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Joint Base Andrews Features

NEWS | July 17, 2009

Blood Sport: MMA thrives, but is it ready for mainstream?

By Capt. Christian Hodge 316th Wing Public Affairs Officer

Mixed martial arts fans got their money's worth at Ultimate Fighting Championship 100 in Las Vegas last Saturday as two titles were decided in diametrically different contests in front of 11,000 fans and millions more on pay-per-view.

Former World Wrestling Entertainment star and current heavyweight champ Brock Lesnar pounded submission-specialist Frank Mir into, well, submission, and Canadian superstar Georges St. Pierre dominated striker Thiago Alves, keeping the fight on the ground with superior wrestling.

Mixed martial arts, and the UFC specifically, is blowing up. But is it a sport? Is it legit? Is it ready for primetime?

The UFC is immensely popular with young men stateside, and is growing internationally by leaps and bounds. It is also incredibly popular among military members. However, why are traditional sports media outlets not jumping on the bandwagon? They grudgingly give the bare minimum during Sportscenter trash time, or just simply don't cover MMA at all.

The co-main events Saturday night showed both how far MMA has come, and how far it still needs to go to be embraced by the ESPNs and Fox Sports Networks of the world, and subsequently the mainstream public.

An immensely skilled and well-rounded St. Pierre displayed what all MMA'ers should aspire to become. He was amazing, skilled at every facet of the game, and won every round of the five-round fight by taking his opponent to the ground again and again, and controlling him while there. He is intelligent, well-spoken, and always gracious and respectful no matter if he wins or loses.

Lesnar on the other hand, is a beast. He is fast, strong and huge. He won his fight in convincing fashion, taking Mir to the ground and holding his wrist with Lesnar's left hand while hammering down devastating rights to seal a technical knockout in round 2. However afterwards he screamed in his opponent's face, delivered a two-handed flick-off to the audience, and trashed a sponsor.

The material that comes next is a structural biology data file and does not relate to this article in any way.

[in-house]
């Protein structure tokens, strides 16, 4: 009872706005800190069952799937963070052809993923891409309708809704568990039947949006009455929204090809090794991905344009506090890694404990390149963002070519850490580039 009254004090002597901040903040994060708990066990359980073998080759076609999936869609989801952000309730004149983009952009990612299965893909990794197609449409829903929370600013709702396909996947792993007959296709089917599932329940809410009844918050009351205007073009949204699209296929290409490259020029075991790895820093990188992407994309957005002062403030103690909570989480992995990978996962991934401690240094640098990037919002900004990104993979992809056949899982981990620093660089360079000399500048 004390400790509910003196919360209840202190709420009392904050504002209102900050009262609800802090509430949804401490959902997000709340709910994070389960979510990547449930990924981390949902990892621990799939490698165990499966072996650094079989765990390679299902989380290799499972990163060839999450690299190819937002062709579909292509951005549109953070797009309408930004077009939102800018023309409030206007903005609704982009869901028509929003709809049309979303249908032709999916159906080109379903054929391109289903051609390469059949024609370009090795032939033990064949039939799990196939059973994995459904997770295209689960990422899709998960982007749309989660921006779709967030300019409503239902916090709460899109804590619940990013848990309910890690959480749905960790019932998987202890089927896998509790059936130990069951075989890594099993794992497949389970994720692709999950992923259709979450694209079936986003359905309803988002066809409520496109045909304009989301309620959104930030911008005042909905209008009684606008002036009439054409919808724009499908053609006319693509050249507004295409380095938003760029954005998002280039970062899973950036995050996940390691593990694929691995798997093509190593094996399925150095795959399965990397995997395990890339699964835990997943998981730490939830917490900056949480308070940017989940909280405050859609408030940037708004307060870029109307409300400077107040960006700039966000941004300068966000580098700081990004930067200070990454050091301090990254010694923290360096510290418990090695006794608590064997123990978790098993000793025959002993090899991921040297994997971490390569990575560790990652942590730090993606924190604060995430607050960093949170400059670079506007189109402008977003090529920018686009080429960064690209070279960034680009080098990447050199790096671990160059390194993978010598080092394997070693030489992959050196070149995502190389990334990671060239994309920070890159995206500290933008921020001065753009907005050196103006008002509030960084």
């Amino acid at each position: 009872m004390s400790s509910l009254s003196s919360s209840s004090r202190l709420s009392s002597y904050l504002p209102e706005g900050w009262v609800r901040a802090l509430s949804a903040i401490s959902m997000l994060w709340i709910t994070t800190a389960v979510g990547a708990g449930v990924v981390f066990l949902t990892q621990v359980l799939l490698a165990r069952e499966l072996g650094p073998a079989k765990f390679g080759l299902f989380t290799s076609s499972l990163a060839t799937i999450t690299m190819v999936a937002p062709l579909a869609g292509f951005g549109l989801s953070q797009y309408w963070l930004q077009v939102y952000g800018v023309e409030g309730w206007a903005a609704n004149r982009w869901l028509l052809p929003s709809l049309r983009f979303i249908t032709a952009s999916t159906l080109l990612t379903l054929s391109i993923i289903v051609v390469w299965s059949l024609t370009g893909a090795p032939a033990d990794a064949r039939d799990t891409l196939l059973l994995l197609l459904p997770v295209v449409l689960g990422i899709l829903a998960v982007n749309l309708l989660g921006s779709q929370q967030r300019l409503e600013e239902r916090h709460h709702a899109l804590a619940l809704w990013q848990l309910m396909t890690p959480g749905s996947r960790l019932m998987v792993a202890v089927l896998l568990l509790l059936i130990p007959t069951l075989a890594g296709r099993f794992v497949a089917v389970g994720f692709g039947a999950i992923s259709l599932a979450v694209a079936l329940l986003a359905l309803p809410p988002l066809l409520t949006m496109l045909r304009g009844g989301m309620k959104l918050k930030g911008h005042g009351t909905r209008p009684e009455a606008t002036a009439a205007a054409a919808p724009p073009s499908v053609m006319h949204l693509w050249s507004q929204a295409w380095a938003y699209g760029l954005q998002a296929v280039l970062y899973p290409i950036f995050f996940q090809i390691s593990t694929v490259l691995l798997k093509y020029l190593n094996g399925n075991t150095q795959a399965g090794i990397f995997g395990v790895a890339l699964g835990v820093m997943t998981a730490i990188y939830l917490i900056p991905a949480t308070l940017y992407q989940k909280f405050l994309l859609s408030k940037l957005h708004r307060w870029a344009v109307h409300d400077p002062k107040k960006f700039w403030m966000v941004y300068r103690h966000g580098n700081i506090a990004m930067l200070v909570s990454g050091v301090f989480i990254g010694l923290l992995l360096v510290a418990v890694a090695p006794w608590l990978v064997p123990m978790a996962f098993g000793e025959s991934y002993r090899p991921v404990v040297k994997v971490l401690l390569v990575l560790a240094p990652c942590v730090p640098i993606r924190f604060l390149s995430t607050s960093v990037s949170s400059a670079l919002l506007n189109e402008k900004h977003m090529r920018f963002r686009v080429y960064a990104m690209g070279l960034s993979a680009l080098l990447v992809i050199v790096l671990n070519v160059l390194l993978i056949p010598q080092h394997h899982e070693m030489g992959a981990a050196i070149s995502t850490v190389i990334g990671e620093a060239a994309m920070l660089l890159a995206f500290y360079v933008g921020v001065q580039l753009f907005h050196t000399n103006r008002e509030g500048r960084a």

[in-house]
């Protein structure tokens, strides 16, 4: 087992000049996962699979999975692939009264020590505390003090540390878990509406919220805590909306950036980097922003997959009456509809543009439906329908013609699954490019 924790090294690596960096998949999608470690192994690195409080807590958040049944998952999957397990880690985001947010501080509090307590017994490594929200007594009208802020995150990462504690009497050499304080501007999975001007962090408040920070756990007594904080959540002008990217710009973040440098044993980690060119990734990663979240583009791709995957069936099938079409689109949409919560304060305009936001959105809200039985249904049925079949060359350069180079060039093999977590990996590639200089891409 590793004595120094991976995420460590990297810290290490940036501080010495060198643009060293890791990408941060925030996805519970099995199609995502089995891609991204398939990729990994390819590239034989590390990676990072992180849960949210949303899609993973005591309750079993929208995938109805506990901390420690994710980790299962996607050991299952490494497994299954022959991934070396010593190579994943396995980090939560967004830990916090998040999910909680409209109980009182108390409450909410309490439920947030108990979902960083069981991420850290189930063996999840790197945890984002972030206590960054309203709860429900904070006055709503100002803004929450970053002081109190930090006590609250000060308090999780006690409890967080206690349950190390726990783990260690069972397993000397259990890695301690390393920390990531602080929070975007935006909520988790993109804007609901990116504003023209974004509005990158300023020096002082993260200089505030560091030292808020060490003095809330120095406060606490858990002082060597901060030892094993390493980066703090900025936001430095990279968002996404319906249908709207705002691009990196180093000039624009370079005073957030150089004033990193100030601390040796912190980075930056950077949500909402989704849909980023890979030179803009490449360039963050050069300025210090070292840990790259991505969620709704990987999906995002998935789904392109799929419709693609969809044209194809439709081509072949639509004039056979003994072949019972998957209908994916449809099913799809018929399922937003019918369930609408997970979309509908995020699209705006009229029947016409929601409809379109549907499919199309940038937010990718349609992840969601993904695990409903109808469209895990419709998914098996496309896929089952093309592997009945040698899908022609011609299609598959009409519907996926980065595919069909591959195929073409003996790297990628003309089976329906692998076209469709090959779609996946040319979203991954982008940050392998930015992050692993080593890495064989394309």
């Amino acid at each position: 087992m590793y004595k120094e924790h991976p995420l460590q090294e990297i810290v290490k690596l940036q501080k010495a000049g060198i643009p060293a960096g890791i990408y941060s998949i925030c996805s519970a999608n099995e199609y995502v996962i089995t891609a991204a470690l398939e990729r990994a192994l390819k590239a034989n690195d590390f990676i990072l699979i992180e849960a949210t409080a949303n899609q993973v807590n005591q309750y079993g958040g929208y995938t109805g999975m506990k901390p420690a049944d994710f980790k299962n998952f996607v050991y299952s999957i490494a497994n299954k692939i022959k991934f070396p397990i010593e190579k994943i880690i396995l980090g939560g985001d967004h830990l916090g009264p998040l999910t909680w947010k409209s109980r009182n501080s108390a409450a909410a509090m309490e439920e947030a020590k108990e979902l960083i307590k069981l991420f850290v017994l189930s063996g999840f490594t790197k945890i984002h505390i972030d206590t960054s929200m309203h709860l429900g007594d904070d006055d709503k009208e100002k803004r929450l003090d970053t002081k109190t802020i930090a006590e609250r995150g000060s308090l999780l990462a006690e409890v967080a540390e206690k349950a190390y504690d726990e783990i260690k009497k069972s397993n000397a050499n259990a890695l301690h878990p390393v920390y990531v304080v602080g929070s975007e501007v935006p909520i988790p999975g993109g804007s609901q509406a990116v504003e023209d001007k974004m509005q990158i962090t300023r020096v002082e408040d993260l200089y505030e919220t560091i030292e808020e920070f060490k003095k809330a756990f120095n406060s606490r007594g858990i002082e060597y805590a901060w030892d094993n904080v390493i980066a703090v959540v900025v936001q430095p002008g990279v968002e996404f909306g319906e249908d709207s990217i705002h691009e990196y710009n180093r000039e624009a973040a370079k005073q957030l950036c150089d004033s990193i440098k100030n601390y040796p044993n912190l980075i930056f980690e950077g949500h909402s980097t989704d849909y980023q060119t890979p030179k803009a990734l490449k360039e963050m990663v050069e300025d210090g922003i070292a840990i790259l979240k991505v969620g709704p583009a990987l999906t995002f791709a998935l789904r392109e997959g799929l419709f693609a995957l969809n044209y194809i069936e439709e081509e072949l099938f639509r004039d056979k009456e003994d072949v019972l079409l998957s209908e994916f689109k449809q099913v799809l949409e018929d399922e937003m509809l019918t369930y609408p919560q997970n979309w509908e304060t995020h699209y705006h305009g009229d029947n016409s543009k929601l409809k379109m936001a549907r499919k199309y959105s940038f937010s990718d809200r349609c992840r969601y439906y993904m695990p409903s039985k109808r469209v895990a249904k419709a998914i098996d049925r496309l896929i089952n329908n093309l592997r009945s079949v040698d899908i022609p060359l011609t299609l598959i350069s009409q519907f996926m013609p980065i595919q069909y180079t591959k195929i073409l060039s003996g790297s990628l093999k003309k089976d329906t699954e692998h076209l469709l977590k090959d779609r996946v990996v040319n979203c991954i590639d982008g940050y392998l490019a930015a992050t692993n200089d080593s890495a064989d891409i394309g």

The whole thing came off as very professional wrestling, or at least in bad taste, all on what was supposed to a marquee UFC event and celebration. There is an ongoing, intense public relations battle being fought to legitimize MMA, and to separate it from professional wrestling theatrics and the street-fighting brawls that have defined it in years past. This PR campaign is being led by UFC Commissioner Dana White. Interestingly though, through a mixture of huge ego, natural charisma and foul-mouthed tirades, he has morphed into a WWE Vince McMahon-esce villain character.

The evolution of MMA, and specifically the UFC as an organization bent on world-domination, makes for an interesting case study. Starting in 1993 as what was a real-life Kumite fighting tournament, straight out of the 1988 cheese-classic "Bloodsport" starring Jean Claude Van Damme, 16 years later the UFC has changed markedly.

Now it is officially sanctioned like professional boxing by state and international athletic commissions. The "no holds barred" fight format is long gone. There are a dizzying number of rules and regulations on what fighters can do. The UFC tests for steroids and other drugs.

The UFC was a $1 billion company in 2008. It controls 90% of the MMA industry and is only getting bigger.

Fighters used to only be specialists in judo or kickboxing, wrestling or boxing. Now they are specialists in mixed martial arts, incorporating skill-sets in all these disciplines to fight fights both standing up or on the ground. They have incredible cardiovascular endurance andcore strength.

So, MMA is blowing up. Is it a sport? Yes, most definitely. Is it legit? Yes, it is sanctioned and these athletes are some of the most gifted in the world. Is it ready for mainstream? Mixed martial arts fights can be brutal and bloody affairs. Mainstream? Not quite yet...